The Case For The Defence

The Defence case was that Stafford and Luvaglio had an alibi
supported by several witnesses.
The men had been at Peterlee until 11:30 pm (not 11:00 pm as the police claimed) and when they left they Stafford’s home, they drove straight to Luvaglio’s home at Chelsea Grove in Newcastle to await a call from Majorca from Michael’s brother Vince.
In the event, Vince didn’t call but Michael was seen at the window and acknowledged just after 12:00 am by a witness – his next door neighbour.

They then left Chelsea Grove and drove on to the Birdcage Club to meet with Sibbett at 12:30 am as agreed earlier that day.
Matthew Dean who was on the door that night saw the two men
enter the club and one of the cabaret singers bumped into Stafford as he was coming off the stage to the exit door.
Stafford and Luvaglio spent some time at the bar and witnesses agreed that they seemed calm and relaxed.
Luvaglio had a conversation with one of the kitchen staff, who said in a statement that he was calm, in good spirits and didn’t seem in any way nervous or agitated.
He was dressed well and his clothes were spotless – an interesting observation as according to the Prosecution case,  just 45 minutes earlier he had been dragging a bleeding body over a wet and muddy road with Dennis Stafford.

It wasn’t unusual for Angus to be late for an appointment, but after an hour or so Luvaglio telephoned Angus’ girlfriend Doreen Hall to find out where he was. She hadn’t seen him since earlier in the evening though and didn’t know where he might be.

At around 1:45am both men went upstairs for a bite to eat.
Stafford noticed that he’d run out of cigarettes and told Luvaglio that he had more cigarettes in the car and that he was going outside to get a fresh pack.
Matthew Dean told police he had seen Stafford go out to his car, but then come straight back in to say that his car had been involved in an accident.
Dean went outside to inspect the car with Stafford.
Stafford said the damage was caused while the car was parked
outside the club.
Dean saw tracks in the snow leading up to the rear of the E-Type,
reversing and driving around the E-Type back on to the road.
Both men found some broken perspex lying in the snow by the
damaged vehicle.

Although the car was hit outside the club, the fact that the car was damaged that night and the subsequent discovery of glass and other debris in South Hetton was the very evidence that police linked the E-Type with Sibbet’s vehicle. Some say that it was this evidence alone that convicted them.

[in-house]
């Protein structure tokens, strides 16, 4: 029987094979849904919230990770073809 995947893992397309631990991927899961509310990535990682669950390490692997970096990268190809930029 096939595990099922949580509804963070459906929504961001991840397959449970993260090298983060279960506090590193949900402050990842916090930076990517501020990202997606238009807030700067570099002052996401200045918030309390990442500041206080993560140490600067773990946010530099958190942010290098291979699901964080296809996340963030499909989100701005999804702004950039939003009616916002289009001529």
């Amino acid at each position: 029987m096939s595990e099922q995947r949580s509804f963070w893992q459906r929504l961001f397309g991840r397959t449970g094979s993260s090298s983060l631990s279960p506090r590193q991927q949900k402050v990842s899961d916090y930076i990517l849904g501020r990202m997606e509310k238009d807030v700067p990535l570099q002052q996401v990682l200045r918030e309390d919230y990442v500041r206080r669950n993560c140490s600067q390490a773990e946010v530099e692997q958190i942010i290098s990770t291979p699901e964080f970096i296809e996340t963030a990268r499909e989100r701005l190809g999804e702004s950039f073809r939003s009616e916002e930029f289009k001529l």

A short while later, when Sibbet still hadn’t shown up the two men eventually left the Birdcage Club and headed back to Stafford’s home in Peterlee.
They went via Chelsea Grove again, to see if any messages from Vince had been left with Brian Ginger, Michael’s cousin who also lived there. No messages had been left and so they returned to Peterlee.

The following morning they took the vehicle back to the garage they had collected it from the previous day and explained an accident had occurred outside the Birdcage Club. They wanted to have the
damage repaired before Landa came back from Majorca and so the garage owner had the vehicle taken to Roker Car Sprays in
Sunderland for this work to be carried out.

They then went to SCS offices, where news started to filter through. When confirmation came through that it was indeed Sibbet, Michael collapsed and Dennis eventually took him back to his home in
Peterlee, where he was given some medication and put to bed.

At around 10.20pm, police knocked on Stafford’s door and took the two men in for questioning.
Both men denied any involvement but were charged with Sibbet’s murder at 9.40pm the following day.
No forensic evidence linked the two men with the murder.
No fingerprints belonging to the two men were found in Sibbet’s
vehicle.
No weapon was found.

However, other prints were found that did not belong to Stafford or Luvaglio and blood was also found in Sibbet’s Mark X that did not belong to Stafford, Luvaglio or Sibbet.

Many statements from witnesses proving the innocence of the two men were never made available to the Defence for the 1967 trial, so the jury and judge were not presented with these statements which would have supported the Defence case.